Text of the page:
The Queen’s Gambit Review

Tatum D’Emanuele

My rating: 4 stars out of 4

The Queen’s Gambit, a seven-episode Netflix series about a female chess prodigy, is one of the most popular shows currently on TV and it is truly a work of art. Based on the book The Queen’s Gambit, by Walter Tevis, the series takes place in the 50’s and into the 60’s, following an orphaned girl named Beth Harmon. Beth first learns how to play chess from the janitor at her orphanage, and as she continues to play with him she gets better and better. She is later adopted and starts to enter chess competitions, winning all of them. As she gets older, she gets into more competitions and time and time again is able to beat her opponents, until she takes on the best chess player in the world.

This show is mostly centered around the game of chess. There is personal drama and some romance in it, but it’s focus is the game. Beth and the other players use chess terms that I didn’t originally know, but as I kept watching I found I could understand more of the plays they were talking about. The Queen’s Gambit is also a show about addiction. Beth struggles from a very young age with an addiction to pills. The pills help her see the game in a whole different light. She hides behind her addiction to pills and alcohol and starts to believe she needs them to play well.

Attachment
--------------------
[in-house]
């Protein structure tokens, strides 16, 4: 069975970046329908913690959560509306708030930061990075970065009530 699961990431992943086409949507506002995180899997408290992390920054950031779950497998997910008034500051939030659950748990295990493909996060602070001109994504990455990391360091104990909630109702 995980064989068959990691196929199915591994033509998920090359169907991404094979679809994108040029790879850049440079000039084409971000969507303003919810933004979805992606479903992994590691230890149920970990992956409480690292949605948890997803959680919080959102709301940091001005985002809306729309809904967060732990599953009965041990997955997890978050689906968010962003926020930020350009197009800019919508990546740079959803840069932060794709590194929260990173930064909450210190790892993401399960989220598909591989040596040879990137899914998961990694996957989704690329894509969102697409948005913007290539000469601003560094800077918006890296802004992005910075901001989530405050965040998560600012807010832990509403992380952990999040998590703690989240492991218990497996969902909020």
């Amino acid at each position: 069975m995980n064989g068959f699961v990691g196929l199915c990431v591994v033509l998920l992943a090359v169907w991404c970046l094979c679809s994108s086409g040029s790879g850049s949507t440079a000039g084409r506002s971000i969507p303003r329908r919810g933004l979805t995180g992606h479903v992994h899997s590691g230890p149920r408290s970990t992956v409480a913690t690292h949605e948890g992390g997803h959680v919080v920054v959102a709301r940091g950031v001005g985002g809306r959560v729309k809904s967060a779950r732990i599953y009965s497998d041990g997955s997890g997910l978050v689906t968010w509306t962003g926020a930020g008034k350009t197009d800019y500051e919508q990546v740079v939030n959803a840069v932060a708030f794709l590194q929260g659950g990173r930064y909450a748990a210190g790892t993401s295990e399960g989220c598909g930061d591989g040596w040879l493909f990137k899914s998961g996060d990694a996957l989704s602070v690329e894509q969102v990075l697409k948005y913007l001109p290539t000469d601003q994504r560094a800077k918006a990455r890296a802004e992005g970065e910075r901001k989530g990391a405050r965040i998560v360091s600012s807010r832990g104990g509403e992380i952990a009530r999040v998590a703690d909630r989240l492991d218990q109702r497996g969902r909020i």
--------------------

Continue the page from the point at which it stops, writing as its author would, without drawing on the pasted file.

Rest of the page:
As a film devotee, I was really intrigued with the series. The first thing I noticed and loved about The Queen’s Gambit was the color contrast between the shots. Most of the scenes used a bland sort of palate at the beginning to show the low points in Beth’s life while at the orphanage. As she got older, the colors got a little brighter, and as she started winning money from competitions she started getting more colorful clothes and the props and backgrounds became more vibrant.

The acting in this series from every actor, especially Anya Taylor-Joy who plays Beth, is charming and dramatic; at a level some actors haven’t been able to hit in their entire careers. Every scene, either sad or powerful, is implemented beautifully. I could really feel the message of Beth’s story through and through. The directing was phenomenal, too. The fast pace of the series really kept me interested and the cinematography was spot-on. Every shot was significant, whether it was a God-view or a Dutch tilt shot, it was all wonderful.

All together, this series has taken my breath away and I highly recommend it for both chess lovers and non-players. It hit all the right notes on costumes, sets, props, directing, cinematography, and acting. Every moment was important for character development and the story. Unlike any series I have seen, it captures the emotional seriousness but also the intoxicating victories we all need during these stressful times.